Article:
This is when acting becomes—wittingly or unwittingly—political, especially when it transforms into a medium by which social issues, moral dilemma, and domestic drama are taken up. This is the subject of the third item, the performances’ expansiveness, which unequivocally urges teleserye acting to transcend its inherent economic imperative, pacing the soap opera critic Robert Allen. The soap opera—in our case, the teleserye—may have been generically predisposed to this imperative, but it is also a vast space of possibilities where relevant statements may be expressed, performed. 2015’s notable performances offered various manners of expansiveness while also deepening and nuancing portrayals. These performances shaped the Teleserye this year, as it delved, directly or peripherally, on the major themes of the day, aside from tapping into traditional romance and the modal depiction of the family as an important Filipino social institution.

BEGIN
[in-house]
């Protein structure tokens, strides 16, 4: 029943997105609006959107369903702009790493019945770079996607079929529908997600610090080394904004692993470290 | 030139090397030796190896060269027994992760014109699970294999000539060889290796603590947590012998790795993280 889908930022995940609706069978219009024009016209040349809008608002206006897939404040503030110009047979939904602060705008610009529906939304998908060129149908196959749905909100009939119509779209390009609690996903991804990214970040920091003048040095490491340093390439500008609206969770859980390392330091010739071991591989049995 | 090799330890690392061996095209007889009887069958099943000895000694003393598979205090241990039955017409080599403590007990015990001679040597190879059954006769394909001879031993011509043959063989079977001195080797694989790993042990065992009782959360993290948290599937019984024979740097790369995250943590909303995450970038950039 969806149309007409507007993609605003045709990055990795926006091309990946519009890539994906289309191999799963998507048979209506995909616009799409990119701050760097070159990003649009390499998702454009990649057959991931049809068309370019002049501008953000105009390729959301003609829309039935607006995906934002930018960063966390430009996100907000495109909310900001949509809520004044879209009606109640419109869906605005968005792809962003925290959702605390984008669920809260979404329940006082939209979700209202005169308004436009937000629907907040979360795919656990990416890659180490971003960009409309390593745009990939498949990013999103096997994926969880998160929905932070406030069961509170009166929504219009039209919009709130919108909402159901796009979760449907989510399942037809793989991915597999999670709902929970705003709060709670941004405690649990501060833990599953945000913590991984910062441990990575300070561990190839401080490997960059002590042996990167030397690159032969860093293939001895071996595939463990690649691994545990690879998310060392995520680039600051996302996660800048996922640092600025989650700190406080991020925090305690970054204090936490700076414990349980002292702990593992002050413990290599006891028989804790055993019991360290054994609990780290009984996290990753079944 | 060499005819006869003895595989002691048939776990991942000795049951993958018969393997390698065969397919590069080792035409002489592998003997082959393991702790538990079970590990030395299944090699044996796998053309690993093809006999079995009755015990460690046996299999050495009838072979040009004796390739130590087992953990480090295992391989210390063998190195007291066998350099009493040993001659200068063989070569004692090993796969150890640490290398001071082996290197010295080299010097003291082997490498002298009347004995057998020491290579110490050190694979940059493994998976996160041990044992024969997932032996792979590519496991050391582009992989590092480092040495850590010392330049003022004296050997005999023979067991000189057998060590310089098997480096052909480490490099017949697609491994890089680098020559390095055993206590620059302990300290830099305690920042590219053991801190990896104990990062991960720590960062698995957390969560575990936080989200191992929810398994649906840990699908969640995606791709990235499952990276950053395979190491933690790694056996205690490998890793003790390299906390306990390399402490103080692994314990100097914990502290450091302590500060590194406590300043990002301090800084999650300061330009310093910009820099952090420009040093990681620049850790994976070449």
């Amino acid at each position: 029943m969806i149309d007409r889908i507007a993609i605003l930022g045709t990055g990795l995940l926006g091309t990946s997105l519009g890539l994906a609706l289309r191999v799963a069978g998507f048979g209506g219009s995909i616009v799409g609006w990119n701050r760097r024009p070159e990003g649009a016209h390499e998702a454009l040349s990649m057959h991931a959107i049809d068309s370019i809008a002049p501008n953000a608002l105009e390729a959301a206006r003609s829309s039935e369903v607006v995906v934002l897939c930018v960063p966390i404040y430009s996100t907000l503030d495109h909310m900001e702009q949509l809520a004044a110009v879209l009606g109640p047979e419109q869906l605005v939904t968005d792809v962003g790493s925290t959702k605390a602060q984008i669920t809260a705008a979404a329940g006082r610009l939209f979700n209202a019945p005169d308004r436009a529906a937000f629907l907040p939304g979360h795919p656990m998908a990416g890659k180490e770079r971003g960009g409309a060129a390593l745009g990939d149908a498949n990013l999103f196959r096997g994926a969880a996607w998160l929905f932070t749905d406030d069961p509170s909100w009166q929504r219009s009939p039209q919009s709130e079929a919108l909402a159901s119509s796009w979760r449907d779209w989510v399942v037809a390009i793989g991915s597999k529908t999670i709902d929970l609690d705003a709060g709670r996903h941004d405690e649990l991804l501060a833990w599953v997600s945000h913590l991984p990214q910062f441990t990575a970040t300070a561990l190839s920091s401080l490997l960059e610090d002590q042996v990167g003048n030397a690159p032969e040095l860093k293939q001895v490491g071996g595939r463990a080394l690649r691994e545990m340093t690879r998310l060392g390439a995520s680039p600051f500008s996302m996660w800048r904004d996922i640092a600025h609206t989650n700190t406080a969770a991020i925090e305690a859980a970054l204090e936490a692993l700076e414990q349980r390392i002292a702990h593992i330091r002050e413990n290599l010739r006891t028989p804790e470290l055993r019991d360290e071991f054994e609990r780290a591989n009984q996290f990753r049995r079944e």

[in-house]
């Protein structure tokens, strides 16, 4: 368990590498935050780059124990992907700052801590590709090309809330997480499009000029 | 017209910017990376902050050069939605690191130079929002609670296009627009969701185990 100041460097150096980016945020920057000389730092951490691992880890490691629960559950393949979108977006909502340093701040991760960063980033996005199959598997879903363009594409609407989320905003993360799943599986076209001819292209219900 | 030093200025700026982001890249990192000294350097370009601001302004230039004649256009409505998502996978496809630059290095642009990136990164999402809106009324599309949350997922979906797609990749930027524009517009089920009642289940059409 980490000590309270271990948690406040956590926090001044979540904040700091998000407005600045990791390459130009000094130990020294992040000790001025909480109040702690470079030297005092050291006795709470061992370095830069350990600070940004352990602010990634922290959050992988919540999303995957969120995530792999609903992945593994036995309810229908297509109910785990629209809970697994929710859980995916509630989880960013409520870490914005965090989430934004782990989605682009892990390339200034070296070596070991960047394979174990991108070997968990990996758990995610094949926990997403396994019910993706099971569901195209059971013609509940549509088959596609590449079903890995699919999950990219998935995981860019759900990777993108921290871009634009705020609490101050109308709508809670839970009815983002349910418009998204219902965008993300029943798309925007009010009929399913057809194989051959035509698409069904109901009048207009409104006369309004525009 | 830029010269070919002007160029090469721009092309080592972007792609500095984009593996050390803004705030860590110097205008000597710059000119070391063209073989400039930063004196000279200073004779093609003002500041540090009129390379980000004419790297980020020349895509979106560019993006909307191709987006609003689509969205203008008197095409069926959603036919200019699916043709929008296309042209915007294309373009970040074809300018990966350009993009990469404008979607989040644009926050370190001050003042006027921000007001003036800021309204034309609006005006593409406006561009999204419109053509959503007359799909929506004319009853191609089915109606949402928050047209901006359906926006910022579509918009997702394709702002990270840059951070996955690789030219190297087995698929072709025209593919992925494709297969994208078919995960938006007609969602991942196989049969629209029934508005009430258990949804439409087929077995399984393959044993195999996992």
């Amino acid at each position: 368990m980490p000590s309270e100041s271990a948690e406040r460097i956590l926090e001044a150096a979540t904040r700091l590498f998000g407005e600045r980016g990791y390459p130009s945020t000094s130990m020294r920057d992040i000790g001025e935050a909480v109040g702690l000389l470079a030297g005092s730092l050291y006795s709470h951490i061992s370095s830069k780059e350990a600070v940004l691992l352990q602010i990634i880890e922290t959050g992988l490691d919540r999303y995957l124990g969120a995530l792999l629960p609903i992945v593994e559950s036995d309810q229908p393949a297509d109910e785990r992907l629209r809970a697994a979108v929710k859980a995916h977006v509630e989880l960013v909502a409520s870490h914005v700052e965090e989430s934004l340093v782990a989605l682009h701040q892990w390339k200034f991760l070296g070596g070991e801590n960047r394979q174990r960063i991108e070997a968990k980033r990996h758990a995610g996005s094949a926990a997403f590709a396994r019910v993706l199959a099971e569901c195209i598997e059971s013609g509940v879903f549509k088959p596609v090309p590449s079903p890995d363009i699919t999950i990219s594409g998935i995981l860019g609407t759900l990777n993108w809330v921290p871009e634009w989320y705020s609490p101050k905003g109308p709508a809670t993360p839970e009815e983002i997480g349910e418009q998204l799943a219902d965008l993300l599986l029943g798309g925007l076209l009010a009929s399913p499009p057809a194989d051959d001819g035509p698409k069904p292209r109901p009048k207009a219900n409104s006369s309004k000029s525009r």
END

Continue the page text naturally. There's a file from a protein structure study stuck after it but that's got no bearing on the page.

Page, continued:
7. Jacklyn Jose, Marimar. Signature camp acting at its finest. Jose’s performance salvaged this remake of Marimar by reinventing Señora Angelica Santibañez, turning the unforgettable and feisty antagonist into a comic, almost metafictive character who owns a classy seaside resort but who is anything but classy. Jose has lent levity to the teleserye by bringing in all sorts of lines and gestures typical of the landed nouveau riche. In an alternative reading, her performance may be seen as a critique of remakes, a statement about its pitfalls and possibilities. It may have been unintended—and it surely was—but her version of Señora Santibañez turned the tables on the soap by exposing the clockwork of Filipino soap opera campiness. Jose’s camp performance in Marimar was but one of a few to be remembered in 2015, and it joins the ranks of Marissa Delgado’s, whose emphatic and queerly phrased English dialogues in Forevermore distinguished her character as a hotel magnate, and Angelica Panganiban’s, who basically made a composite of all her previous campy characters in film and teleseryes to concoct a new Madame Claudia Buenavista in Pangako Sa ‘Yo.